Rural Missouri - November 2013 - (Page 36)

N E I G H B O R S The most dangerous game Missouri man bags African Dangerous Seven C by Kile Brewer ameron resident Weston Scott realized late in life that he was and had always been a hunter. So, after a lifetime of adventures outside the realm of hunting, he and his wife, Loretta, headed to the South African bush in search of some of the world's most dangerous game. Weston was born in Galt where his grandfather had been the country doctor for 47 years. His family moved to southern California when he was young, and he was raised there until eventually attending El Camino junior college in Englewood. Then his mother got sick. "My mother had cancer one year, so I dropped out," Weston says. "Eventually, I went into the ministry at the Minnesota Bible College and then went to Lincoln Christian Seminary in Lincoln. Then I went into the Army as a chaplain, where I got a commission in 1965." Weston then attended the U.S. Army chaplain school and was assigned to Fort Leonard Wood. "I did the services in a small Weston Scott stands in front of the hide of church there," Weston says. "There "My wife said, 'You know, I don't were seats for 200 people. Evenknow how long you're gonna live, tually, the congregation grew to but would you like to do some travelabout 345, and it was standing ling?' I said, 'Yeah, that'd be fine.' She room only. I decided it would be a said, 'What about Africa?' I said, 'You, good idea to start a choir, and then wanna go to Africa, like on a safari?' 210 people joined. I had the largShe said, 'Yeah.' Well, she was talkest choir in the Army." ing about a photo safari, and I didn't Weston built a loyal congregaknow it and I said, 'Let's go!'" tion before getting handed a new He began planning for the pair's assignment. first safari and the first hunt of his life. "After Fort Leonard Wood, I "I got about 14 or 15 animals over went to Vietnam," Weston says. He was married there that time and I got hooked," just 17 days before Weston says. "Nobody ever asked me if I'd like to go hunting, so I being deployed and * ended up serving two never knew I liked to go huntCameron tours. But after 1970, he ing, and I went through my was back in the United second childhood." After that, there was States. In 1973, he was no turning back. Weston reassigned to Panama. began planning the next After his Army career, safari almost as soon as he Weston moved into real returned from Africa. He estate and now lives in Cameron. would work awhile, save some money It wasn't until after a major heart and then head back to his professurgery that his African adventures sional hunter in South Africa where would be considered. the game was waiting. "I had a five-artery bypass about After a while, he wasn't just hunt17 years ago," says the Farmers' ing for any old animals, he was after Electric Cooperative member. 36 a zebra that he killed on safari in Africa. the Dangerous Seven: the African elephant, black rhinoceros, Cape buffalo, lion, leopard, Nile crocodile and hippopotamus. "After the second or third safari, I said, 'Well, what about the dangerous game, that's kind of interesting,'" Weston says. "I got three out of the Big Five in 2007. And then I ended up getting all of the Dangerous Seven animals eventually. I had eight different safaris over a period of about five or six years." During those trips, Weston won several coveted awards from Safari Club International, an organization that promotes hunting and conservation in Africa. Some of his records included a Nile crocodile that measured more than 14 feet from head to tail, the biggest taken in South Africa that year. He also bagged an eland, which is the world's largest species of antelope, that weighed more than 2,000 pounds and had 39.5-inch horns, which was a world record for a while. "When they were curing the horns in salt at the taxidermy shop, local WWW.RURALMISSOURI.COOP people and hunters were coming from all around just to see the size of the horns," Weston says. "It's the largest animal in Africa that I got as far as records go." As size goes, his largest kill was an 8,000-pound hippopotamus, which also was the best tasting animal that he ever shot. "I like to try the stuff, I wanna know what it tastes like," Weston says. "That hippo was delicious. You'd think it would be blubbery and soft, but no, that thing was firm." Though he enjoyed the hippo, it wasn't his favorite meat, however. "The best meat I have ever had over there was crocodile," Weston says. "When I got my leopard, the professional hunter took me out in town to eat, and one of the kabob things that we had on the skewer was crocodile. Oh was it good. It was kind of flaky, between chicken and frog legs." Now that he's killed more than 30 species in Africa, he has decided to hang up his rifle, except for the occasional deer in his backyard. Weston has dedicated his time to curating a "silent zoo" in his basement. The zoo includes mounts for most of the animals he killed in Africa, including a full-body mount of the 14-foot croc. There also is a rug made from his lioness, a mounted zebra, cape buffalo and a rhino that greets you as you descend the stairs into his museum. You also can see some of the rarest semi-precious stones, petrified coral and the numerous Safari Club trophies Weston has brought home, including the coveted trophy for bagging the African Dangerous Seven, the only trophy of its kind awarded to a hunter in the state of Missouri. Now, Weston hosts tours for local schools and community groups and is always happy to show anyone around his zoo. His stories are sure to excite you, from the time he had to kill a black bear at point-blank range to the story of his lioness, who had mauled the landowner the week before he shot her. He may even show you a DVD of his hunts to help you relive his excitement. For more information about Weston's adventures, or to schedule a tour of the mounted animals in his silent zoo, call 816-632-7042. http://WWW.RURALMISSOURI.COOP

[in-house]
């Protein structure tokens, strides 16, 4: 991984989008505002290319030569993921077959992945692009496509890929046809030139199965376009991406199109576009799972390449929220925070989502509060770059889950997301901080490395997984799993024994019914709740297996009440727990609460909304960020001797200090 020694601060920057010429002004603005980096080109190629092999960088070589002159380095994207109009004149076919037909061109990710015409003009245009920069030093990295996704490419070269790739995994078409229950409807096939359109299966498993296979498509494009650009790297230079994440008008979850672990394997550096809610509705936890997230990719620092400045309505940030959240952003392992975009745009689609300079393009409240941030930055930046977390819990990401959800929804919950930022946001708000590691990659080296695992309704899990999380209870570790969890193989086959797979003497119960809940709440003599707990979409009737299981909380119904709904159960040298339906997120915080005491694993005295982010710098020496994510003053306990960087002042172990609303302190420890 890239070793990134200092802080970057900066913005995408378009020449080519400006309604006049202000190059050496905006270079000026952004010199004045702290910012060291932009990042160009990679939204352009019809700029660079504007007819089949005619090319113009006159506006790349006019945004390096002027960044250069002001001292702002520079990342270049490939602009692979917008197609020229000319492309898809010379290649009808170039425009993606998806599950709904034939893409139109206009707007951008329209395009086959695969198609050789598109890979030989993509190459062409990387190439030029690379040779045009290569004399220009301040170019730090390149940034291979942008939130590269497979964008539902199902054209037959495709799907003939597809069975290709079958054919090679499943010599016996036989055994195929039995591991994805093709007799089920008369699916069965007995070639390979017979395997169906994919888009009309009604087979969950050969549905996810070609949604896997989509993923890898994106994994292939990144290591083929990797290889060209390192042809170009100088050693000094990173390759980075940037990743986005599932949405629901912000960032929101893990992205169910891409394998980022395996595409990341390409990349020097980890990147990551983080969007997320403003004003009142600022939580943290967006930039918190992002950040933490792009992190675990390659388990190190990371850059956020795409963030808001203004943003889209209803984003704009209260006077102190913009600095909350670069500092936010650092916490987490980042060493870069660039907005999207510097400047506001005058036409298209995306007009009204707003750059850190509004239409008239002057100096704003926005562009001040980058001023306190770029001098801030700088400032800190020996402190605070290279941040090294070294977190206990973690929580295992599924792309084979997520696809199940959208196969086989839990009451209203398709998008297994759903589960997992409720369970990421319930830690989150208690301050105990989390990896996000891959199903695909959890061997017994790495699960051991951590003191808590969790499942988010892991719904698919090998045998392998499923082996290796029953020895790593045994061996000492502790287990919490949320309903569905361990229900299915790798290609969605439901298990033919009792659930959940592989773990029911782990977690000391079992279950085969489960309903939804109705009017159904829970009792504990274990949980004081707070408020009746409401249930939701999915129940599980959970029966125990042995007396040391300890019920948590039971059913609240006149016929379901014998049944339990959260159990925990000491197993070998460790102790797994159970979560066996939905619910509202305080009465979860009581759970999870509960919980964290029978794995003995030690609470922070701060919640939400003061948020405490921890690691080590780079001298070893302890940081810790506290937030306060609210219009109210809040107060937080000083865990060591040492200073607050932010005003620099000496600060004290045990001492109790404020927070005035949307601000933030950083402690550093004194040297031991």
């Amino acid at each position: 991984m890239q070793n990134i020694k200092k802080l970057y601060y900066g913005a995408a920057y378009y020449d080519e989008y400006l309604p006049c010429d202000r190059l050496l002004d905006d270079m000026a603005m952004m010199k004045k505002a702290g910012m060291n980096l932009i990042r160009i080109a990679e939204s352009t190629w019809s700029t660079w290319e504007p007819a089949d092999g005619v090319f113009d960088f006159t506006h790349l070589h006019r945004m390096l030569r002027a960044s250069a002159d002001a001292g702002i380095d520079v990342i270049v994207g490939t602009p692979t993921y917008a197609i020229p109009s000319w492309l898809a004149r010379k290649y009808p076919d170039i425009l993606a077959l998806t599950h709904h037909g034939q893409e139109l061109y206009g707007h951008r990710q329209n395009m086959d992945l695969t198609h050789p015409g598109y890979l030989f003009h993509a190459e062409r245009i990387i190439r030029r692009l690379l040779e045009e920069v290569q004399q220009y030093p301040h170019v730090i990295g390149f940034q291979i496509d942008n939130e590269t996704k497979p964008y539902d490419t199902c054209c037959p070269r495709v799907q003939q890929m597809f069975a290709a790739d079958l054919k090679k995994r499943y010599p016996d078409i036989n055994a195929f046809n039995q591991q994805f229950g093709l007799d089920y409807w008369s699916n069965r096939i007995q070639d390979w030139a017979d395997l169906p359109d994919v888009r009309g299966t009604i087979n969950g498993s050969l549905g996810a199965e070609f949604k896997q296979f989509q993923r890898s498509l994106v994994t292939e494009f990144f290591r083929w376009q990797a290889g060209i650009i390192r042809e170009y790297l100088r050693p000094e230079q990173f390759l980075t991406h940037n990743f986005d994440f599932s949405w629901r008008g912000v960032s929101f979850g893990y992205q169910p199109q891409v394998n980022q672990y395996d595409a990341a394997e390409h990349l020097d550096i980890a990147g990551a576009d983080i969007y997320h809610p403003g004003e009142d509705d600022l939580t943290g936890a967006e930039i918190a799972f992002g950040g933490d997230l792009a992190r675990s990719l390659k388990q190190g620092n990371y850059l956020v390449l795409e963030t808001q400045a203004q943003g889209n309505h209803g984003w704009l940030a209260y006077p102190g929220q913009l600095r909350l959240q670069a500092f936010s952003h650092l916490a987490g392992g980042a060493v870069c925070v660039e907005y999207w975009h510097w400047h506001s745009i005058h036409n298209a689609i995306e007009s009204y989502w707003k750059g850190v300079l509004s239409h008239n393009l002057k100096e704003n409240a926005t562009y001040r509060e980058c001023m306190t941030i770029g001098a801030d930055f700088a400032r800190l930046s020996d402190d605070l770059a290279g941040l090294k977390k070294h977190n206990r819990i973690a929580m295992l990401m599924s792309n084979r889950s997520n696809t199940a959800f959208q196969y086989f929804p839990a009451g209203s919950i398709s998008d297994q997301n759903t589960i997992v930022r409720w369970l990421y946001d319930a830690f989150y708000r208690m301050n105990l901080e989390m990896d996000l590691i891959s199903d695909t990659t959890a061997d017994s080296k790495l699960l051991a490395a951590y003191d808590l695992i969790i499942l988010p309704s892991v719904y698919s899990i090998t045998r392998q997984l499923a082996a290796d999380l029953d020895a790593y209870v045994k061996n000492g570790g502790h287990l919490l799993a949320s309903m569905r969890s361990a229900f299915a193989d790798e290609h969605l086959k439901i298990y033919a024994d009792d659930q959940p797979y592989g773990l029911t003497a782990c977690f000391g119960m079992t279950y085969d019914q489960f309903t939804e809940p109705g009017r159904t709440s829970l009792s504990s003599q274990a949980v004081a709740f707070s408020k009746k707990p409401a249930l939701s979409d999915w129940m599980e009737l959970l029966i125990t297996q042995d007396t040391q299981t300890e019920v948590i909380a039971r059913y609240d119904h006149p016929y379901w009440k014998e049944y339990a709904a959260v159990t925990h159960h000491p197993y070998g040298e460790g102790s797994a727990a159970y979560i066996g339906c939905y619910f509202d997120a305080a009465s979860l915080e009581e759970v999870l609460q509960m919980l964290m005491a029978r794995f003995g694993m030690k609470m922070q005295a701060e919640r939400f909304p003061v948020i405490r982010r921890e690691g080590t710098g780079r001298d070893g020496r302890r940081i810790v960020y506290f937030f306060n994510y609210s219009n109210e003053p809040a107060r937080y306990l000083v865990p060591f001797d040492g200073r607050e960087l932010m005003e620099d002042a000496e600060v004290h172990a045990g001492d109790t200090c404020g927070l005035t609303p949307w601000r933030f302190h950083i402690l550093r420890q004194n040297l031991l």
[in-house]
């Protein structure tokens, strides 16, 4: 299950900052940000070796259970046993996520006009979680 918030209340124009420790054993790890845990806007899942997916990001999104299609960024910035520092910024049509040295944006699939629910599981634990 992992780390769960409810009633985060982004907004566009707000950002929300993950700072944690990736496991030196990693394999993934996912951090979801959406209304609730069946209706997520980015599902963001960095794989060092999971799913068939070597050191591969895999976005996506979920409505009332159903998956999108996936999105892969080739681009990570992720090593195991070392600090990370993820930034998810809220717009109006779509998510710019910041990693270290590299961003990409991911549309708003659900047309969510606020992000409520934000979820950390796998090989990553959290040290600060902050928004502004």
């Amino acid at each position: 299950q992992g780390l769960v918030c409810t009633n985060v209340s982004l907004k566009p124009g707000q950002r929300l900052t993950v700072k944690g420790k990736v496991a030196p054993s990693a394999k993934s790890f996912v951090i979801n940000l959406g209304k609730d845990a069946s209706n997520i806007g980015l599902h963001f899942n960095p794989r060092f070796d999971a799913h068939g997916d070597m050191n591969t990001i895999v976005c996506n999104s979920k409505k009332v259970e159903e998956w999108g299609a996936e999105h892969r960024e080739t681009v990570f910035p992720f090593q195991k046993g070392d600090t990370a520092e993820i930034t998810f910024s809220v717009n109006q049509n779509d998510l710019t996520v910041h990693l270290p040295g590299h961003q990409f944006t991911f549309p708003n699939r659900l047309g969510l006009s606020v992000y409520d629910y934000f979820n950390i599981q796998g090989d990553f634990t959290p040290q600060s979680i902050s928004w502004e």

Table of Contents for the Digital Edition of Rural Missouri - November 2013

Rural Missouri - November 2013
White mules and family wine
Helping our neighbors
A rolling tribute to freedom
Out of the Way Eats
Big man from a small town
Hearth and Home
Best of rural Missouri
Salvaging history
Around Missouri

Rural Missouri - November 2013